Donny reviews a graphic novel with some frikken’ amazing art.

Cages 1

By Dave McKean
#’s 1-10 published 1990-96
Collected book published in 1998

Coming in at 500 pages, this is certainly one of the longest graphic novels in my library. Dropped from a window, you could easily kill a man with this weighty tome. However, it’s a comparatively fast read. It relies more on pictures than words – but it makes you want to linger on those pictures… because it’s probably the best drawn comic book that has yet been made!

Dave McKean had illustrated a string of remarkable and beautiful graphic novels in the late-80’s including Violent Cases (with Neil Gaiman, 1987) and Arkham Asylam (with Grant Morrison, 1989). Those beautiful works of art relied on a lot of lush, Barron Storey-influenced, heavily mediated illustrations that employed collage, painting, sculpture, and Photoshop manipulations. However, McKean then rejected that as being the wrong choice for comics saying that the art “just calls attention to itself too much,” (McKean in Artists on Comic Art by Salisbury, 2000). “I’m not sure if it’s really appropriate for the comics work I’ve done. For the covers, maybe, because that’s an illustration, but not necessarily for the actual storytelling,” (McKean in Comic Book Rebels by Wiater & Bissette, 1993). He felt that his painted, heavily mediated books became labored, and that comics required a simpler, immediate style to tell the story directly and easily. Thus, for Cages, he paired it down to quick, direct, sketchy line drawings that are breathtaking.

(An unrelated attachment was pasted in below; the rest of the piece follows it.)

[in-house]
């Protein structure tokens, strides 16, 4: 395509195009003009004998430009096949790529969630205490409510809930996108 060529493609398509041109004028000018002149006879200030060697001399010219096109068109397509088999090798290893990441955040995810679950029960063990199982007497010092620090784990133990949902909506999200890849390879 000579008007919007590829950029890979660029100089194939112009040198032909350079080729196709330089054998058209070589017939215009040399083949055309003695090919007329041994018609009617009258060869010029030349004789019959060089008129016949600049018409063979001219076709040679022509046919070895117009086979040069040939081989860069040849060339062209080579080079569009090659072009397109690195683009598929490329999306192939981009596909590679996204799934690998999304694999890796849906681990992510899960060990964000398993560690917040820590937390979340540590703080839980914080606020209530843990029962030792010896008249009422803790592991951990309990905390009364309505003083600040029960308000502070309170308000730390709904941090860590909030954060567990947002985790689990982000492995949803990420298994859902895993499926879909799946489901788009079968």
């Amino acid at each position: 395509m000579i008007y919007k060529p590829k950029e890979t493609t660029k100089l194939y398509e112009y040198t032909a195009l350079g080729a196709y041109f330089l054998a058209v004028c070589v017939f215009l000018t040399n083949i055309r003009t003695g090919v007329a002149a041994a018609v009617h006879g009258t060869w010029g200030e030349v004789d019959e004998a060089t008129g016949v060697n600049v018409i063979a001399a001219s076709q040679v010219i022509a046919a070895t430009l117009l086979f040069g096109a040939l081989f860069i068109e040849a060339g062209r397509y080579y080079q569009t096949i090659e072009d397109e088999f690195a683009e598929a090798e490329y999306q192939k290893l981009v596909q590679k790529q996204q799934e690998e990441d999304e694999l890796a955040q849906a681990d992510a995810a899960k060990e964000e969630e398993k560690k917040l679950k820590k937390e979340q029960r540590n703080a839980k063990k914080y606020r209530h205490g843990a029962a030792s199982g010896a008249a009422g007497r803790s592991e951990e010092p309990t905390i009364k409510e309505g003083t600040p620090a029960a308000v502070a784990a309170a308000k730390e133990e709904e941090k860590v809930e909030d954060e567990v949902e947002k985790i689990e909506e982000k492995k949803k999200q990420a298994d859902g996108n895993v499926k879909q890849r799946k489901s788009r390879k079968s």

Cages opens with four different, prose creation myths. Much of the book develops the analogy between divine and artistic creation, and imagines God as an artist trying to fill blank pages with something new. Actually, a good way to read Cages is as a clash between this artistic view of God (of creativity, metaphor, freedom, and flight) and an Old Testament, fire-and-brimstone God (of cages built of fear, guilt, and social controls).

If I have one critique about this book it comes at the very beginning. Rather than putting all the prose stuff up front, it would have been much better to space it out throughout the comic. As it is, it slows things down too much right at the beginning when you have to read through a dozen pages of prose before you get to the sequential art. My recommendation to you: read the first myth, then read the first three chapters, come back and read the second myth, read the next three chapters, and so on.

After the prose prolog, the comic finally opens with a wonderful sequence where a wandering cat introduces us to the residents of an apartment building. It remains one of my favorite opening sequences in all of comics. The windows of this building allow the cat to see into the past or future. The only explanation we get for how that works comes in the form of a parable about a pretentious king building a tower as a home for artists, musicians, poets, zoo-keepers… well, the tower is obviously an analogue for the apartment building. (But the tower is just as obviously the graphic novel itself – and it’s also Jonathon Rush’s fictional novel, Cages, within the story, which is illustrated with a tower on the cover.) I’m getting too far ahead, but I just wanted to make the point that the only explanations we get for anything in Cages come in the form of parables and allegories. Readers who demand tidy endings and Ms. Marple explanations will be left very confused and disappointed.

On the street, the cat meets Leo who is moving into the building. He’s an artist seeking to escape from “real life” for a while (and will end up discovering inspiration, religion, and love along the way). Leo runs into a nut named Jeffrey (the first of a host of crazies we will meet) who asks him the first philosophical question of the book: “Don’t you see how tiny we are? How we are all just prawns [sic] in God’s great chess game?” (McKean has a fondness for malapropos.) So, McKean is taking on no less than our place in the universe vis-à-vis God. What does life all mean? What does it all add up to? And he’s already given us some “answers” in the form of the various creation myths. We create meaning in the stories and myths that we tell and the art we create. But I got ahead of myself again, didn’t I?